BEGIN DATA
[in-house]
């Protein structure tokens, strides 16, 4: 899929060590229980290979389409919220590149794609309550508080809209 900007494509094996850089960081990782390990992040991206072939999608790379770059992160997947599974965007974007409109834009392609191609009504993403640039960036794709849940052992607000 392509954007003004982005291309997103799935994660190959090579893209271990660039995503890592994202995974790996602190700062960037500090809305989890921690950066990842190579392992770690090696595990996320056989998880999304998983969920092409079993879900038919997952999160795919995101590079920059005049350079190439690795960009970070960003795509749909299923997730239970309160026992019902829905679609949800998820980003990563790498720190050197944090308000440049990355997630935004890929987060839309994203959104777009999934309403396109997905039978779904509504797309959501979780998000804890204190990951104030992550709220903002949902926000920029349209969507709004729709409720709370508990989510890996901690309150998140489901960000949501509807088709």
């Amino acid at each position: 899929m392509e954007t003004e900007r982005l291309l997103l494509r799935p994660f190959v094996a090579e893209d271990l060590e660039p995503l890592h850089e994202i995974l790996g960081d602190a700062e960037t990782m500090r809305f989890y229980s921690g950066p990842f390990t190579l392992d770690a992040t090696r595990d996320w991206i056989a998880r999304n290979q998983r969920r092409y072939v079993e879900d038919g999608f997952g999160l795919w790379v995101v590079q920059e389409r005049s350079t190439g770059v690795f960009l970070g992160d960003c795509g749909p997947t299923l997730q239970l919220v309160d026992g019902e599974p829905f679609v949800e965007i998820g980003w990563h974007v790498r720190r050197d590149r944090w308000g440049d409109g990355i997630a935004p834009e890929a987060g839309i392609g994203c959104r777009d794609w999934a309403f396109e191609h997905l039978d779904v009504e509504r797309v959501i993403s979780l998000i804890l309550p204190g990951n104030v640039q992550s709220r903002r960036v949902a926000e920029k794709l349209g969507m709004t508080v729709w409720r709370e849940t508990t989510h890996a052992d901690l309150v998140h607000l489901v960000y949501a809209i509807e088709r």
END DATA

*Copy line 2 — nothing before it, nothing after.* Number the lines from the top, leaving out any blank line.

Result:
């Protein structure tokens, strides 16, 4: 899929060590229980290979389409919220590149794609309550508080809209 900007494509094996850089960081990782390990992040991206072939999608790379770059992160997947599974965007974007409109834009392609191609009504993403640039960036794709849940052992607000 392509954007003004982005291309997103799935994660190959090579893209271990660039995503890592994202995974790996602190700062960037500090809305989890921690950066990842190579392992770690090696595990996320056989998880999304998983969920092409079993879900038919997952999160795919995101590079920059005049350079190439690795960009970070960003795509749909299923997730239970309160026992019902829905679609949800998820980003990563790498720190050197944090308000440049990355997630935004890929987060839309994203959104777009999934309403396109997905039978779904509504797309959501979780998000804890204190990951104030992550709220903002949902926000920029349209969507709004729709409720709370508990989510890996901690309150998140489901960000949501509807088709």